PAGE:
Does crime affect unemployment? The Role of social networks
Antoni Calvó-Armengol and
Yves Zenou ()
Annals of Economics and Statistics, 2003, issue 71-72, 143-172
In this paper, we consider a community of individuals that are embedded within a net work of social relationships. Each individual has tight and permanent relationships with close friends and relatives (strong ties) as well as random and transitory interactions within the community (weak ties). Workers can either be employed or unemployed. Some workers do not even participate in the labor market because they are engaged in criminal activities. Unemployed workers can find a job through strong ties (assumed not to be criminals), weak ties (some of them being criminals) as well as through formal methods (such as advertisement or employment agencies). We show that crime rate within a community increases the unemployment rate of this community. Indeed, when the crime rate increases, weak ties become less valuable in terms of information content about jobs since the likelihood to interact with a criminal is higher. The overall job information available through personal contacts decreases, frictions in the labor market are exacerbated, and unemployment rises.This predicted inter play between crime and unemployment, grounded on the social setting, is reminiscent of the epidemic theory of ghettos.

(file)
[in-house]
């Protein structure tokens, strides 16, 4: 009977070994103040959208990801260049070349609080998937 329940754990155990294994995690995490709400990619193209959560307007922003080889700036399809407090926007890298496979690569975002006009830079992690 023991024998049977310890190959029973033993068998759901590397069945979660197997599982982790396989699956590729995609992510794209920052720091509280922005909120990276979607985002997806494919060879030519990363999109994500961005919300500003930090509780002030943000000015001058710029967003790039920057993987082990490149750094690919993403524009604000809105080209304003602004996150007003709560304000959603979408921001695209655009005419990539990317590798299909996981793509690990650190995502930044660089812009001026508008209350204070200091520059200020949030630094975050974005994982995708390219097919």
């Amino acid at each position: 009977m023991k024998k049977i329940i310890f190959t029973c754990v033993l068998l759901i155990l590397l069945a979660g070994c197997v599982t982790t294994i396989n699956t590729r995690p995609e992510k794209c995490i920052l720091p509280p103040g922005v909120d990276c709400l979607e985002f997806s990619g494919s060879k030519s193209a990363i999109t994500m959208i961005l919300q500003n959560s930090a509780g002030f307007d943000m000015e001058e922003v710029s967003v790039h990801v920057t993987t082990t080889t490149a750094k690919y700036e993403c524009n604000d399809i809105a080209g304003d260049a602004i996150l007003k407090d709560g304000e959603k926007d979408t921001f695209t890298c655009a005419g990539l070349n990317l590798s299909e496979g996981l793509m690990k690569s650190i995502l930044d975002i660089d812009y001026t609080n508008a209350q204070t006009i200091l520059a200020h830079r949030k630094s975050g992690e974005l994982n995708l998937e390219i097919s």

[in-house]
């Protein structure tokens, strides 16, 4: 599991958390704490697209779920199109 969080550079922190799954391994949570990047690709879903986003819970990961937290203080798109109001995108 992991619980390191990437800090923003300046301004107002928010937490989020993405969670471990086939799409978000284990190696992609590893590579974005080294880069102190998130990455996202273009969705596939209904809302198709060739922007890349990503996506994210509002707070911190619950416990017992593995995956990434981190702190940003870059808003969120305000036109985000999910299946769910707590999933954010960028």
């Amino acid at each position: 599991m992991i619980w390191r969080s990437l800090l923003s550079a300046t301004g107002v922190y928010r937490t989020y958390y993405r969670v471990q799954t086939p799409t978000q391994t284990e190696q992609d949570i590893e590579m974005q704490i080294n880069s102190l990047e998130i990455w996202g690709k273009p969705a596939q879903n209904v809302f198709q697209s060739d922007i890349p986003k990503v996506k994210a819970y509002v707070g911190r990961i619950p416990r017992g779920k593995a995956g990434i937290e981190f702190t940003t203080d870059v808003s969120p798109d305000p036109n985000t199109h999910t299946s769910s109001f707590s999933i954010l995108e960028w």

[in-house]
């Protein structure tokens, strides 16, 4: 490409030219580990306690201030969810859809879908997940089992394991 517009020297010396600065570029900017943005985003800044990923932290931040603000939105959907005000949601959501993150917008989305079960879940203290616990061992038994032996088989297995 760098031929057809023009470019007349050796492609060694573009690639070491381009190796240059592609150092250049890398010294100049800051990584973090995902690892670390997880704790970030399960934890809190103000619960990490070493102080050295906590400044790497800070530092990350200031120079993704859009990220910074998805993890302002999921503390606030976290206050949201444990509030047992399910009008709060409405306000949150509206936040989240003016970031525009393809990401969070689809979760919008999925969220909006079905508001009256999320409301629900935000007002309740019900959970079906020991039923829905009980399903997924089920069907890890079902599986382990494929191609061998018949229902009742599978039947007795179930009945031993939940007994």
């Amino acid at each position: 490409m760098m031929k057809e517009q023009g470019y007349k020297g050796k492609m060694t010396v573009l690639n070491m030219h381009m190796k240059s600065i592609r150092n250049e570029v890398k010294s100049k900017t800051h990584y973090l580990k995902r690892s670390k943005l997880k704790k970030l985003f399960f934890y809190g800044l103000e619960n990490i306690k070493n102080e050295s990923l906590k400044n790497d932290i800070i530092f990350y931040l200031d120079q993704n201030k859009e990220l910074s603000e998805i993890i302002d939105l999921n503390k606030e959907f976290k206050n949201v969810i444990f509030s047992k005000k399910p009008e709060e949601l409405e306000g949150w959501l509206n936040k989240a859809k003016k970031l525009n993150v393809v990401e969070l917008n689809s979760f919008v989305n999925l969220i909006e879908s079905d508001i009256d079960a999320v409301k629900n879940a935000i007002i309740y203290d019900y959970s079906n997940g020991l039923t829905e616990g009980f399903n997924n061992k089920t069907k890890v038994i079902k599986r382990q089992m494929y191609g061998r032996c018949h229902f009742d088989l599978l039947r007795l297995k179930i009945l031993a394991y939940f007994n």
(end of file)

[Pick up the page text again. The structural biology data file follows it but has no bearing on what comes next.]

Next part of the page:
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Persistent link: https://EconPapers.repec.org/RePEc:adr:anecst:y:2003:i:71-72:p:143-172
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